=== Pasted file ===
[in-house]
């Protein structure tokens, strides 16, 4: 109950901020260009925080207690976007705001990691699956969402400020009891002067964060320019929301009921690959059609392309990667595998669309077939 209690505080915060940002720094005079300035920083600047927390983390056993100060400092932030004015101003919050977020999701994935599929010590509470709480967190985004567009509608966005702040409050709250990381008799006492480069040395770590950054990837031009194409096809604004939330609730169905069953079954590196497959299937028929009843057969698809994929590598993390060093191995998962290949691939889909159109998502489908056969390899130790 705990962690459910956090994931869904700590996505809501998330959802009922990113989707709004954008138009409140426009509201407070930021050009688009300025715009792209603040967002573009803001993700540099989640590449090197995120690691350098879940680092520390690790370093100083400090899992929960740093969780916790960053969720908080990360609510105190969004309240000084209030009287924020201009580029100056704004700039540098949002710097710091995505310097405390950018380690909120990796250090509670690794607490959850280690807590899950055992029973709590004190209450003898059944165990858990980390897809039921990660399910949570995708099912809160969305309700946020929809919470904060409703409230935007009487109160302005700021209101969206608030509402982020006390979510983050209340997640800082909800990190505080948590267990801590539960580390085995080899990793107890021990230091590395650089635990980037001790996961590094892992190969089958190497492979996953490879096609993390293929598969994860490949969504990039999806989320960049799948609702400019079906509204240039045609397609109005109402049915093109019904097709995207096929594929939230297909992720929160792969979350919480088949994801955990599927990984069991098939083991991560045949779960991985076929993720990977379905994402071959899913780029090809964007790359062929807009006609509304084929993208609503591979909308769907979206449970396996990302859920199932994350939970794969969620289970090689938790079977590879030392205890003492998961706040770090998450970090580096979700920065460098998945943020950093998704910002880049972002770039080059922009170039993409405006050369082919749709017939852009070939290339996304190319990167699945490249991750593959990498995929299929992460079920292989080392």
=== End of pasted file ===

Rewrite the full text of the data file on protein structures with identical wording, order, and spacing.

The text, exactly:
[in-house]
């Protein structure tokens, strides 16, 4: 109950901020260009925080207690976007705001990691699956969402400020009891002067964060320019929301009921690959059609392309990667595998669309077939 209690505080915060940002720094005079300035920083600047927390983390056993100060400092932030004015101003919050977020999701994935599929010590509470709480967190985004567009509608966005702040409050709250990381008799006492480069040395770590950054990837031009194409096809604004939330609730169905069953079954590196497959299937028929009843057969698809994929590598993390060093191995998962290949691939889909159109998502489908056969390899130790 705990962690459910956090994931869904700590996505809501998330959802009922990113989707709004954008138009409140426009509201407070930021050009688009300025715009792209603040967002573009803001993700540099989640590449090197995120690691350098879940680092520390690790370093100083400090899992929960740093969780916790960053969720908080990360609510105190969004309240000084209030009287924020201009580029100056704004700039540098949002710097710091995505310097405390950018380690909120990796250090509670690794607490959850280690807590899950055992029973709590004190209450003898059944165990858990980390897809039921990660399910949570995708099912809160969305309700946020929809919470904060409703409230935007009487109160302005700021209101969206608030509402982020006390979510983050209340997640800082909800990190505080948590267990801590539960580390085995080899990793107890021990230091590395650089635990980037001790996961590094892992190969089958190497492979996953490879096609993390293929598969994860490949969504990039999806989320960049799948609702400019079906509204240039045609397609109005109402049915093109019904097709995207096929594929939230297909992720929160792969979350919480088949994801955990599927990984069991098939083991991560045949779960991985076929993720990977379905994402071959899913780029090809964007790359062929807009006609509304084929993208609503591979909308769907979206449970396996990302859920199932994350939970794969969620289970090689938790079977590879030392205890003492998961706040770090998450970090580096979700920065460098998945943020950093998704910002880049972002770039080059922009170039993409405006050369082919749709017939852009070939290339996304190319990167699945490249991750593959990498995929299929992460079920292989080392």